They might take our food without giving us anything in return, but some birds do drop their general suspicion of humankind to strike up a kind of friendship. The artist Mehlli Gobhai had a pet crow for a year that he called Kawwa. The crow adopted him, rather than the other way round, and feasted on raw meat. “Perhaps that is the way of crows and Bombay; you don’t get a choice; they come with territory," Gobhai says. “Walking the dog on a dreary morning, on the way back, there was a baby crow, lighting up the morning with the slash of his open red beak. He was huddling under the tyres of a truck. I had to bring him home. To walk away would be to leave him to certain death. The truck would have reversed and mutilated him and every grey morning would have brought him back and made me wonder what had been his fate. So I brought him home and a ridiculous bond developed between me and this bird."

Gobhai is not alone in his admiration for the way crows look (the late cartoonist R.K. Laxman also made several sketches of the birds). “I think it’s an aesthetic appreciation," Gobhai says. “According to me, those blacks and greys are splendid; I think peacocks are over-rated, just too much colour. Crows have character. They always seem to be looking you in the eye, as if assessing you."

Unsurprisingly, then, crows have inspired folklore and books, such as the title of the translation of Mumbai critic and playwright Shanta Gokhale’s 2008 Marathi novel Tya Varshi. The translation, titled Crowfall, contains a haunting description of the black birds dropping dead from the sky.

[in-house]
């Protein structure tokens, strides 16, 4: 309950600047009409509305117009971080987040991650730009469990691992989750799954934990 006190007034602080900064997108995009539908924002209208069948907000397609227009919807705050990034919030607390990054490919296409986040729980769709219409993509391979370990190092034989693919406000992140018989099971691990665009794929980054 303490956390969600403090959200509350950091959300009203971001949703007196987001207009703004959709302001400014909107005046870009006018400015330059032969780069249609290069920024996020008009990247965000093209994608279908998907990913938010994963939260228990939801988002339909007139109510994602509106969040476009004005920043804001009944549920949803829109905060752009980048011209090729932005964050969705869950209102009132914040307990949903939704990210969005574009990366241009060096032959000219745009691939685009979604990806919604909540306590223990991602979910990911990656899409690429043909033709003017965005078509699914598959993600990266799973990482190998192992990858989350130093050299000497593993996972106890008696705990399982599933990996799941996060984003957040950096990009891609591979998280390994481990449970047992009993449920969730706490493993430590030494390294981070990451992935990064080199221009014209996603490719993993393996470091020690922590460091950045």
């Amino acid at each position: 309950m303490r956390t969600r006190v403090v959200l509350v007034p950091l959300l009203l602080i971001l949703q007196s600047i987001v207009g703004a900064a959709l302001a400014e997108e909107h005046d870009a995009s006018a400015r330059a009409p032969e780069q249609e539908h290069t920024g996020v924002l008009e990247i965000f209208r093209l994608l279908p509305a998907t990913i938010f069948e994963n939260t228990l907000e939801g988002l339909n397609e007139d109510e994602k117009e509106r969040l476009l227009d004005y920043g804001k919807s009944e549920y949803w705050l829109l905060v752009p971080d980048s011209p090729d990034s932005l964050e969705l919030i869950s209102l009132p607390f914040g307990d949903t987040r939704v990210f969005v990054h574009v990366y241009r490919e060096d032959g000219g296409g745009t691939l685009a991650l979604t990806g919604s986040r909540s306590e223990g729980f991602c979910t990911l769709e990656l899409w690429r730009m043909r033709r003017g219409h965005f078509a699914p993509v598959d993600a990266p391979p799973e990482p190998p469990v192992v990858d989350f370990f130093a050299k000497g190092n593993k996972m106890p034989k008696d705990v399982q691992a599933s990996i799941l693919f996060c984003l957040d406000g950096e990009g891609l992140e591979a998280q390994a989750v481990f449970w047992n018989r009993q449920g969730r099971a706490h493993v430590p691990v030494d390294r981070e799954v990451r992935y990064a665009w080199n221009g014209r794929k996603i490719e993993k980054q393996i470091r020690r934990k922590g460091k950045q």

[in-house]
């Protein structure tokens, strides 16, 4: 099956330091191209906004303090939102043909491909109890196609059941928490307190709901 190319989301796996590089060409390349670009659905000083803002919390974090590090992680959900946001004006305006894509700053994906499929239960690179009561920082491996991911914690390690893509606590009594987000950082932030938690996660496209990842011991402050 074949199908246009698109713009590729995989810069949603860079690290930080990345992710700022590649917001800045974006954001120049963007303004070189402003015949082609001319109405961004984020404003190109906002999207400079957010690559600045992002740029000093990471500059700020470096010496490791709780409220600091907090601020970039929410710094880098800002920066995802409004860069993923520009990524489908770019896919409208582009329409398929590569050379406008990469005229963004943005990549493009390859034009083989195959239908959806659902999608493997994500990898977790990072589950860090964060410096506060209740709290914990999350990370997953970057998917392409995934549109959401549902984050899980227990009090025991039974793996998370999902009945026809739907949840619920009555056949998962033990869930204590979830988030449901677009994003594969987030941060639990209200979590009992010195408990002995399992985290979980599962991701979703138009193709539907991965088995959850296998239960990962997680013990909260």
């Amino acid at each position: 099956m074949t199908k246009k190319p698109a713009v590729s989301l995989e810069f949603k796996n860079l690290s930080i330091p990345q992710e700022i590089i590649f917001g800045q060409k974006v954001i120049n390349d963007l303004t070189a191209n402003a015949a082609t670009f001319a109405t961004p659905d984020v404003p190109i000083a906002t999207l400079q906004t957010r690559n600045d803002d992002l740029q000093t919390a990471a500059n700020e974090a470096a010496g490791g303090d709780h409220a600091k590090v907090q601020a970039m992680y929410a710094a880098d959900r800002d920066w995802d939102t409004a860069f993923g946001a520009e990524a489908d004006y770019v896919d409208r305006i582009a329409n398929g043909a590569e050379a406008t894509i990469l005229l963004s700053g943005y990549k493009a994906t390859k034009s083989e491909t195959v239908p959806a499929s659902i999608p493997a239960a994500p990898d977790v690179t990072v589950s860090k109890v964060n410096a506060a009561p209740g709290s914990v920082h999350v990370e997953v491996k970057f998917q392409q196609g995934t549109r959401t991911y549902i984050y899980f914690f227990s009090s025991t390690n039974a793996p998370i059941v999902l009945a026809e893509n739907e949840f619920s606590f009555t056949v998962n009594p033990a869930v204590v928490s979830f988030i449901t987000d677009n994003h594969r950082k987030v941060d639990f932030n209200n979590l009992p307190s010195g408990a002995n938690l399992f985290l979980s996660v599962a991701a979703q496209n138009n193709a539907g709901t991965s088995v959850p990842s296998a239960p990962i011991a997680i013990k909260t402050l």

Writer, translator and poet Jerry Pinto uses crows to deliver the message of tolerance to children in the picture book When Crows Are White. Beautifully illustrated by Garima Gupta, the picture book is full of “myth, horror and darkness", Pinto says, but the central plot of a white crow is meant to talk about accepting differences, especially in an age where “kids are growing up in monocultures".

Like every Mumbaiite, Pinto has his share of crow stories. “The crow has been a regular visitor to my house," he says. “Sometimes, they bring return gifts, like bread pieces and fish heads. They prefer dal with rice to just rice. Once, when my grandmother didn’t feed the crow, it gently pecked her on the head."

Nandini Ramnath is a film journalist and critic with Scroll.in.

Subscribe to Mint Newsletters
* Enter a valid email
* Thank you for subscribing to our newsletter.

Never miss a story! Stay connected and informed with Mint. Download our App Now!!

Close
×
Edit Profile
My ReadsRedeem a Gift CardLogout